Long before President Trump declared that his defense secretary, whom he had previously praised as “the real deal”, was actually “kind of a Democrat”, National Security Advisor John Bolton and his deputy, Mira Ricardel, had launched a “whisper campaign” within the West Wing to try to oust the longtime general, eventually succeeding in cutting him out of presidential briefings due to the view that Mattis wasn’t “ideologically aligned” with the administration, according to Foreign Policy.
According to two anonymous West Wing sources, Bolton and Ricardel are “trying to build a sense that [Mattis] is done for.” “They have their knives out,” one official added. However, the campaign to oust Mattis has been met with resistance by lawmakers and some inside the administration, who believe Mattis is one of the few members of Trump’s cabinet who enjoys genuine bipartisan respect and support.
Bolton has successfully managed to cut down on the number of National Security Council meetings, ensuring that he is the closest to Trump on issues involving national security – where Bolton is known for his fervent interventionism and continued support of the Iraq war. Though one source aligned with Bolton said the idea that the NSC isn’t meeting regularly enough is “100% Mattis spin.”
One Trump administration official noted, “Mira and Bolton are the only ones who benefit if Secretary Mattis leaves.” The secretary is “highly regarded” within the cabinet and by lawmakers on both sides of the aisle, the official said.
The question of Mattis’s departure is closely watched in Washington, in part because he’s viewed as an experienced professional with a steady hand in an administration often plagued by turmoil. In countries that have had disputes with the Trump administration – on Iran or NATO, for example – knowing that Mattis has a voice in decision-making has been reassuring.
The former official said the irregularity of National Security Council meetings—in which the president gets assessments and opinions from an array of officials, including the defense secretary—is a point of frustration for the Pentagon.
“What that means is that the president is not regularly hearing in any organized and disciplined fashion from the full range of his advisors,” the former official said. “He is getting [the meetings] one-off and ad hoc, and often controlled by Bolton.”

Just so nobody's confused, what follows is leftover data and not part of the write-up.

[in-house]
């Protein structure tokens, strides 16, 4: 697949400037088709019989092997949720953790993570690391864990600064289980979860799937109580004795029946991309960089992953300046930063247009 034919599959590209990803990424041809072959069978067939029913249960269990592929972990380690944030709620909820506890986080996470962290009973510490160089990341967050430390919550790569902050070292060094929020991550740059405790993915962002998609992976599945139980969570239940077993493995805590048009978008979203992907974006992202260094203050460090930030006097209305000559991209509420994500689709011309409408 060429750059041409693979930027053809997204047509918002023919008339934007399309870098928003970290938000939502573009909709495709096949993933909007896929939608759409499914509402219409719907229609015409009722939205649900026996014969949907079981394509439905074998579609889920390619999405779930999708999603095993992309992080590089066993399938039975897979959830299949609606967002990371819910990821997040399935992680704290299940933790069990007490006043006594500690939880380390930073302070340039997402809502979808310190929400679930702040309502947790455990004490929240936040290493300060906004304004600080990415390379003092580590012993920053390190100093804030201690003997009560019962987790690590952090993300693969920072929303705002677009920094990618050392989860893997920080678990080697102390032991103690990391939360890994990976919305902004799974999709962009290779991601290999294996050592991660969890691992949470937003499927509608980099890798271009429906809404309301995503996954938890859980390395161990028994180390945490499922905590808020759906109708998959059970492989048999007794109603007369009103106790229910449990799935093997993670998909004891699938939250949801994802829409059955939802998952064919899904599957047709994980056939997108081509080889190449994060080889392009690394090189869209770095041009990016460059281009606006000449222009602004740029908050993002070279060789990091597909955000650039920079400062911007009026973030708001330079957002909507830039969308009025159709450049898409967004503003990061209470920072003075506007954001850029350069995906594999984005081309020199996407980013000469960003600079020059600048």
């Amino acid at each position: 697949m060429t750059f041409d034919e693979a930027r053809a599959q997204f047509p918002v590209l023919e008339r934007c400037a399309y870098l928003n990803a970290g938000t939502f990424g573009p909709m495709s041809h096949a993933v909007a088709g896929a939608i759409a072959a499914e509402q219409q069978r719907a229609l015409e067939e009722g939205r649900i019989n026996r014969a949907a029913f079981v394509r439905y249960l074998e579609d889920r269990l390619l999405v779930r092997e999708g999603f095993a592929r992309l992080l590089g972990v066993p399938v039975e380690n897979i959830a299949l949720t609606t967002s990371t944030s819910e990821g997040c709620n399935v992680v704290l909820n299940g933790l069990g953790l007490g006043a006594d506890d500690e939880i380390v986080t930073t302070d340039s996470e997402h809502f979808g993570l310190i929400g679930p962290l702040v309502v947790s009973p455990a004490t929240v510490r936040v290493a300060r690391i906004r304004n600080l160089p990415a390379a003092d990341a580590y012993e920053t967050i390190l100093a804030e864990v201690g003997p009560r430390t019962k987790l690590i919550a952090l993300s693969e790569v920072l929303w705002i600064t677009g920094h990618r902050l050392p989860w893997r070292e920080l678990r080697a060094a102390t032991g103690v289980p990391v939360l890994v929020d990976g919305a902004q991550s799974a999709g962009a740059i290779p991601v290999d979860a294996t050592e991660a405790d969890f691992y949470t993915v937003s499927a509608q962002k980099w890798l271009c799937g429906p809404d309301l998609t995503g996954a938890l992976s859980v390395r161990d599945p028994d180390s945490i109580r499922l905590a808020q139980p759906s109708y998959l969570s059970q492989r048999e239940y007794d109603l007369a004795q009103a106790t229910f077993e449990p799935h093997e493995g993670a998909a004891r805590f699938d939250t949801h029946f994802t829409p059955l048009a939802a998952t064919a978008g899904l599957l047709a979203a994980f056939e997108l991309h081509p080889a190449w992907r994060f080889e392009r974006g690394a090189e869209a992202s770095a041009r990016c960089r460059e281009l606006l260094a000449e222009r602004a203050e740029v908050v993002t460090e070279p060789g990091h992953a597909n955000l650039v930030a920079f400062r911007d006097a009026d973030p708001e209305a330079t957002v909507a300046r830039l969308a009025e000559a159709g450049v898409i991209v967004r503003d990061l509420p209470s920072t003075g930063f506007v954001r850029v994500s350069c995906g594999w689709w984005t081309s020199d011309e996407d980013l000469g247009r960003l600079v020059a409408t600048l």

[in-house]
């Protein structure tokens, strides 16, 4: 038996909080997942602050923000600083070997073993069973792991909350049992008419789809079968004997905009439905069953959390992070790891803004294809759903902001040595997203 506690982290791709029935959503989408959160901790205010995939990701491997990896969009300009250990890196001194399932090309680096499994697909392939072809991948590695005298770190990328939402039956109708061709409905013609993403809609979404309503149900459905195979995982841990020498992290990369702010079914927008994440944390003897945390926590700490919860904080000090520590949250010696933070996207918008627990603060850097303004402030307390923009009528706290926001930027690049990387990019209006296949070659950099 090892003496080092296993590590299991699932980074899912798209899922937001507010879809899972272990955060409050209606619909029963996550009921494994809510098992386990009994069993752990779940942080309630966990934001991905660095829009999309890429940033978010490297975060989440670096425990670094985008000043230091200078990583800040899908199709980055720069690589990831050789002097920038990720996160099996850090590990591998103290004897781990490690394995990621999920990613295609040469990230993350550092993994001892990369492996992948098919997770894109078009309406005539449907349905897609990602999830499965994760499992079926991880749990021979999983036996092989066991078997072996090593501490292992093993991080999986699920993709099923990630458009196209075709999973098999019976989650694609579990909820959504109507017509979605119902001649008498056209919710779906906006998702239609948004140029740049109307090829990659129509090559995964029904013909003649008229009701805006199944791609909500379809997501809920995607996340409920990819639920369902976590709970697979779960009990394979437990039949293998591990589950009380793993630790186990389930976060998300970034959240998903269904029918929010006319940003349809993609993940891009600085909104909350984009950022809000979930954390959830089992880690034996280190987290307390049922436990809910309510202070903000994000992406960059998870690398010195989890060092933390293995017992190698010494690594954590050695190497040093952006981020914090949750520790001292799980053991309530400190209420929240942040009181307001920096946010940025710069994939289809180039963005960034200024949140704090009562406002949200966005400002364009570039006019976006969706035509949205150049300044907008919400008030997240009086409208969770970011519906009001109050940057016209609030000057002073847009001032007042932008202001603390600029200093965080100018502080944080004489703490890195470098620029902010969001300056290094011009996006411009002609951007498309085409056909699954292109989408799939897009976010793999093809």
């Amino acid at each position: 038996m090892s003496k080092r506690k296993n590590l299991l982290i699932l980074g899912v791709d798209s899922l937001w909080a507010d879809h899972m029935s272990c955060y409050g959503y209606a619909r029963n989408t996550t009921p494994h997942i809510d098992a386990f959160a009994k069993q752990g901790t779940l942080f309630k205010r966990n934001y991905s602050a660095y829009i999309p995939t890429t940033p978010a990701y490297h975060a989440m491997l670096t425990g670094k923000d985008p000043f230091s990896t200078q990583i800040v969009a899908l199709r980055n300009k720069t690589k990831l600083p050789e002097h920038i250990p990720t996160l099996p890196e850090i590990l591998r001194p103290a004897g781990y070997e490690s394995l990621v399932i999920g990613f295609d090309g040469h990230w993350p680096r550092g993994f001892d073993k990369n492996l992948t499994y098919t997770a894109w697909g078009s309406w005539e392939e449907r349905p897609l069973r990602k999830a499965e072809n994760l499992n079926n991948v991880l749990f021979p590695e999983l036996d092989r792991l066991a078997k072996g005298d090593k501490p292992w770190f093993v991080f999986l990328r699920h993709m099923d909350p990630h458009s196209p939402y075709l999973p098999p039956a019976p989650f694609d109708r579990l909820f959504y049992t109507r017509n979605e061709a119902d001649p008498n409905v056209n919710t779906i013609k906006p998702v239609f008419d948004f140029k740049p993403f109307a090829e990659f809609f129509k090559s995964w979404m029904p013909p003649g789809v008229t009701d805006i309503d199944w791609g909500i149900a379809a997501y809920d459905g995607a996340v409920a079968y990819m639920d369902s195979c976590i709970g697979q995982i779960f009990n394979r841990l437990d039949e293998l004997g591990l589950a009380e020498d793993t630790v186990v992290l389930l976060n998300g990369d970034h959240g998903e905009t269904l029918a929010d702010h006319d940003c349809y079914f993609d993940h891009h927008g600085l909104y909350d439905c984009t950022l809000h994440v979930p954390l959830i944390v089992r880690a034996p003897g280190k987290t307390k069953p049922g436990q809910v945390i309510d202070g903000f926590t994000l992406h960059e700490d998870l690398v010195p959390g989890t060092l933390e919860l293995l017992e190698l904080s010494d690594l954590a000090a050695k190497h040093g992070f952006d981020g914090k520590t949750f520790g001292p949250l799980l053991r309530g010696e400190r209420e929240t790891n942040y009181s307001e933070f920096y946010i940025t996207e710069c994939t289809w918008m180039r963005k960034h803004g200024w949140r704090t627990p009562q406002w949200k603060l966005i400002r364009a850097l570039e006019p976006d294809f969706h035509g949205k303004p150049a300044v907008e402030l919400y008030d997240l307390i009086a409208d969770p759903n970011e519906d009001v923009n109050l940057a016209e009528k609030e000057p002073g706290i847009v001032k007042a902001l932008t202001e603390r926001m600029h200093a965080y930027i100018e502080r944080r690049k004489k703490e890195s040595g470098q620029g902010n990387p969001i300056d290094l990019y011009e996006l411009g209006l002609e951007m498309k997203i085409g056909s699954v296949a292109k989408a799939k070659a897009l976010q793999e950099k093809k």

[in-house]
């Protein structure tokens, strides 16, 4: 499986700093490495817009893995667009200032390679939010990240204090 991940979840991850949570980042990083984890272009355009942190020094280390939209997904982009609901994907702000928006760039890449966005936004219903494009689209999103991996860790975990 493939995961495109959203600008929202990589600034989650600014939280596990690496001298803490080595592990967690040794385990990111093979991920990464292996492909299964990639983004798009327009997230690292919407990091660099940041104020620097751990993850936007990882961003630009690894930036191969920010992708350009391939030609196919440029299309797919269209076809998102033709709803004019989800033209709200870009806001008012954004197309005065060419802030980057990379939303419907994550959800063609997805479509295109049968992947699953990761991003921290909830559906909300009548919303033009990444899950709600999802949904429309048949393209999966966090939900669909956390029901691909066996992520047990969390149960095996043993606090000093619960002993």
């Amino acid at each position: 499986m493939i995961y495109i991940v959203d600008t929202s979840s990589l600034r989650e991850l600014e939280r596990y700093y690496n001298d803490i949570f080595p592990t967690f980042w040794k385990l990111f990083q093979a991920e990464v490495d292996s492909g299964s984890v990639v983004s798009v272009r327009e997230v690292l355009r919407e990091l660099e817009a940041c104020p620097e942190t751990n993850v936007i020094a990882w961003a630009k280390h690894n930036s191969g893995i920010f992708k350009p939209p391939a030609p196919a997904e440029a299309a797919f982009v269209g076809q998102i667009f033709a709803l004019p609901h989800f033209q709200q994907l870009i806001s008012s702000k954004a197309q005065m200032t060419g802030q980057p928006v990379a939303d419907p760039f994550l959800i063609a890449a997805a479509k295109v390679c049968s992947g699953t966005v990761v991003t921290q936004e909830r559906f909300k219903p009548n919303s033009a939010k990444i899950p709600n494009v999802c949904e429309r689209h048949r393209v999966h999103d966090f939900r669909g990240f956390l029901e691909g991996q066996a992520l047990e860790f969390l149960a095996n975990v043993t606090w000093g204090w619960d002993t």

To be sure, NSC spokesman Garrett Marquis also denied the allegations.
“Ambassador Bolton is working closely with Secretary Mattis to implement the President’s agenda,” Marquis said. “Any indication otherwise is flatly wrong.”
While rumors that the relationship between President Trump and Mattis had deteriorated had been circulating for months as Trump cut him out of major policy decisions, including the decision to cancel planned joint military exercises with South Korea, the drumbeat of negative stories intensified last month when the New York Times reported that Mattis could be pushed out as soon as the midterms were over. A few weeks later, Trump declared that Mattis was “sort of a Democrat” during an interview earlier this month, adding that he “may leave” the administration.
But sources close to Mattis reportedly told Foreign Policy that Mattis likely wouldn’t resign. He would need to be pushed out, with one adding that Mattis “wouldn’t walk away.” “They may force him out, but he won’t quit,” one said.
But Mattis’s allies insist the defense secretary will not resign. If Trump wants him out—and that’s still a big “if,” they say—the president will have to fire him.
“I’ve known him for a long time, and he will not walk away,” said Michèle Flournoy, a former undersecretary of defense for policy who was Mattis’s first choice for deputy defense secretary (she ultimately turned him down).
“They may force him out, but he won’t quit,” Flournoy said. “He feels duty-bound to be there.”
A former senior military commander echoed the sentiment.
“He’s not the kind of guy who takes a knee.”
Yet another source from within the administration said Mattis’s departure is a virtual certainty, claiming that the relationship “is just not working anymore.” Though several foreign policy insiders quoted by FP praised Mattis’s ability to preserve America’s defensive alliances amid the at times chaotic policy proclamations of President Trump, who has attacked NATO and demanded that America’s allies pay for their protection from the US.
Soon after Nov. 6, “he will either be gone, or he will make it clear that he is leaving,” said a second administration official. “The reality is it’s not working anymore, and this is the ideal time to make a break.”
The administration has had its share of high-level departures, some smooth and some ugly. Mattis has many supporters in Washington, among both Republicans and Democrats, making it politically risky for Trump to move against him in a way that might be seen as disrespectful.
“Secretary Mattis brings great respect and gravitas,” said Tom Spoehr, the director of the Center for National Defense at the conservative Heritage Foundation.
Flournoy noted that Mattis has managed to keep America’s defense alliances on track “despite the uncertainty and unpredictability of broader U.S. policy.”
Inside the department as well, “he has been a real source of stability,” she added.
Assuming Mattis does leave, Trump might struggle to confirm an “ideologically aligned” replacement, as Bolton’s confirmation was a narrow win and Republicans like Rand Paul who oppose Bolton’s neoconnishness might agree to join with Democrats to try and sink whomever Bolton decides to pull for. And there’s also the question of how the US’s NATO allies would react to Mattis’s ouster, as some believe that he has been the key figure in the administration who has kept these military relationships intact amid Trump’s persistent bashing of the Cold War alliance.
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